CAAC right to end electronic devices ban
2017-09-20 / Number of views:914
A civil aviation administration of china official said on Monday that the ban on the use of portable electronic devices on aircraft will be lifted starting Oct 1, allowing airlines to decide how to implement the rule on the basis of their own security assessments. Thepaper.cn commented on Tuesday:
The latest revision in the management of portable electronic devices on aircraft probably means passengers will be free to use mobile electronic devices on Chinese flights. In 1999, China‘s aviation authority banned the use of any portable electronic devices on planes, because wireless signals were considered a hazard to flight safety.
Whether passengers should be allowed to use electronic devices on a flight has been debated ever since. Those arguing for the unrestricted use of electronic gadgets say that airlines in the West have given the green light to it as long as the devices are in flight mode. Even the United States, which proposed and carried through the ban on personal electronic devices on planes, officially annulled the restriction three years ago.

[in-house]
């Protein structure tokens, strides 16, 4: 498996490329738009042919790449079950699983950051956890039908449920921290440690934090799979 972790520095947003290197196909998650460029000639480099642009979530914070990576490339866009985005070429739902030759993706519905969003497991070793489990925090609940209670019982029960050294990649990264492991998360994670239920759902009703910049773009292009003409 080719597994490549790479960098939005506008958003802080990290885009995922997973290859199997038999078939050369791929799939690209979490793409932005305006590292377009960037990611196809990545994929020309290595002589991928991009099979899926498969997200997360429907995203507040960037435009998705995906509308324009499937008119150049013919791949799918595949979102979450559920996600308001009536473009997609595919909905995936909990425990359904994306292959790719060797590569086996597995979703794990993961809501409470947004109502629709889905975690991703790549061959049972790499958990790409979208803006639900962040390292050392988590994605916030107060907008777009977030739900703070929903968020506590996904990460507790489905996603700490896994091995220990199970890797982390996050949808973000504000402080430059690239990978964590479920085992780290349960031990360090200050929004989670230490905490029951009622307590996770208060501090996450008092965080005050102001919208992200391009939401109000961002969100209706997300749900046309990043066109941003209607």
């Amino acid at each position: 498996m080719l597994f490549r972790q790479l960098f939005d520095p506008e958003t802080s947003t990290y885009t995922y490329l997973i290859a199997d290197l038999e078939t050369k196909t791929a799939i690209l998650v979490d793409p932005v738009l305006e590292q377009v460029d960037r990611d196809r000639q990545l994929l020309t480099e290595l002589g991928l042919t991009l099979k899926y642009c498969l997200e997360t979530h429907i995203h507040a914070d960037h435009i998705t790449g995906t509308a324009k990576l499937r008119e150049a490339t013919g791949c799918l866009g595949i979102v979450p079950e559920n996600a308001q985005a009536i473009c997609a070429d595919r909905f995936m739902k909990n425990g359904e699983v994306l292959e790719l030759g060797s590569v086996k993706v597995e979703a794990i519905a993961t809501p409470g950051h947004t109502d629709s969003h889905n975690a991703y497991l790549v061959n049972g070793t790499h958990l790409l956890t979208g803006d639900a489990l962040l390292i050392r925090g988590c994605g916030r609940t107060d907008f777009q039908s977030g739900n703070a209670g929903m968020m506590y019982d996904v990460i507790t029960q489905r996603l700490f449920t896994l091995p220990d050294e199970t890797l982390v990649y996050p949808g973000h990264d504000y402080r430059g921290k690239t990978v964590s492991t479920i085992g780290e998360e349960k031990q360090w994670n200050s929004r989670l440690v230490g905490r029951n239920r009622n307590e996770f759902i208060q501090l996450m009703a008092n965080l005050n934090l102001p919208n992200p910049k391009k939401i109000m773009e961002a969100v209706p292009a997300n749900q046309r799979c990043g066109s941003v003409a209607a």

Like many countries, over the past decades, China has adopted many US civil aviation codes including the policy of no-electronic devices. But the ban, which the US Federal Communications Commission said was introduced to avoid causing possible disruptions to an aircraft‘s electronics, had been constantly and widely questioned as there was no evidence supporting it.
Later research by the FCC found that most commercial flights are undisturbed by the electronic waves from portable electronic devices. And the aviation authorities of Canada, Singapore and the European Union have since terminated the ban on the use of personal electronic gadgets.
China did not seek to remove the ban until recently, and those using electronic devices or leaving them on during a flight could face hefty fines, even detention. Such rigid adherence to the old aviation codes may be unnecessary, not least when many of them have since become obsolete.
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